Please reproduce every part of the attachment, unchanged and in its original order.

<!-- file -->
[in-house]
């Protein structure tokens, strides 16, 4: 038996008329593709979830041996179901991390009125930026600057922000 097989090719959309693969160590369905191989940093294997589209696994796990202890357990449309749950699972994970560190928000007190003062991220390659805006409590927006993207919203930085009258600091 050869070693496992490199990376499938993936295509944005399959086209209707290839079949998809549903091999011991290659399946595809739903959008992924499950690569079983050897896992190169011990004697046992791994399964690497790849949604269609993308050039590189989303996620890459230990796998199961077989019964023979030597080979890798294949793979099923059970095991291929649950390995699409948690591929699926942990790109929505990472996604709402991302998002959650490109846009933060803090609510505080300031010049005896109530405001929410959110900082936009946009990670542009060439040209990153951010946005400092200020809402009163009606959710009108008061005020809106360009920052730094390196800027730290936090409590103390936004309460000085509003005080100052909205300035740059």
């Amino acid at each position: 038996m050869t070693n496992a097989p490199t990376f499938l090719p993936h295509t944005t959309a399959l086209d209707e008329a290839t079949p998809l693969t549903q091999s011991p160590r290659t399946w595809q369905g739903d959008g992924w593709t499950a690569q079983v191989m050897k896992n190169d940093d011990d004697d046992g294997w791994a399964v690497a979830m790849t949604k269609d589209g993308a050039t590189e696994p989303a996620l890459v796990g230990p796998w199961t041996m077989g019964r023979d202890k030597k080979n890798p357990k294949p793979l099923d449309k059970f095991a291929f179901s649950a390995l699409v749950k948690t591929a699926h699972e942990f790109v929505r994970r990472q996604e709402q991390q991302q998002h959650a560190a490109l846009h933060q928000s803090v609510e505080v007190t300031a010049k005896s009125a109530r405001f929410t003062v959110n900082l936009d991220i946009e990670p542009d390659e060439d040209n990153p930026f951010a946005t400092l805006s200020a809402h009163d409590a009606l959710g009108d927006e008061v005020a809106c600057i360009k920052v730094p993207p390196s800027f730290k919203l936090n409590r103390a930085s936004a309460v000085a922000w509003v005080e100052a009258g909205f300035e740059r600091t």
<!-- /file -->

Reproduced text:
[in-house]
């Protein structure tokens, strides 16, 4: 038996008329593709979830041996179901991390009125930026600057922000 097989090719959309693969160590369905191989940093294997589209696994796990202890357990449309749950699972994970560190928000007190003062991220390659805006409590927006993207919203930085009258600091 050869070693496992490199990376499938993936295509944005399959086209209707290839079949998809549903091999011991290659399946595809739903959008992924499950690569079983050897896992190169011990004697046992791994399964690497790849949604269609993308050039590189989303996620890459230990796998199961077989019964023979030597080979890798294949793979099923059970095991291929649950390995699409948690591929699926942990790109929505990472996604709402991302998002959650490109846009933060803090609510505080300031010049005896109530405001929410959110900082936009946009990670542009060439040209990153951010946005400092200020809402009163009606959710009108008061005020809106360009920052730094390196800027730290936090409590103390936004309460000085509003005080100052909205300035740059």
């Amino acid at each position: 038996m050869t070693n496992a097989p490199t990376f499938l090719p993936h295509t944005t959309a399959l086209d209707e008329a290839t079949p998809l693969t549903q091999s011991p160590r290659t399946w595809q369905g739903d959008g992924w593709t499950a690569q079983v191989m050897k896992n190169d940093d011990d004697d046992g294997w791994a399964v690497a979830m790849t949604k269609d589209g993308a050039t590189e696994p989303a996620l890459v796990g230990p796998w199961t041996m077989g019964r023979d202890k030597k080979n890798p357990k294949p793979l099923d449309k059970f095991a291929f179901s649950a390995l699409v749950k948690t591929a699926h699972e942990f790109v929505r994970r990472q996604e709402q991390q991302q998002h959650a560190a490109l846009h933060q928000s803090v609510e505080v007190t300031a010049k005896s009125a109530r405001f929410t003062v959110n900082l936009d991220i946009e990670p542009d390659e060439d040209n990153p930026f951010a946005t400092l805006s200020a809402h009163d409590a009606l959710g009108d927006e008061v005020a809106c600057i360009k920052v730094p993207p390196s800027f730290k919203l936090n409590r103390a930085s936004a309460v000085a922000w509003v005080e100052a009258g909205f300035e740059r600091t």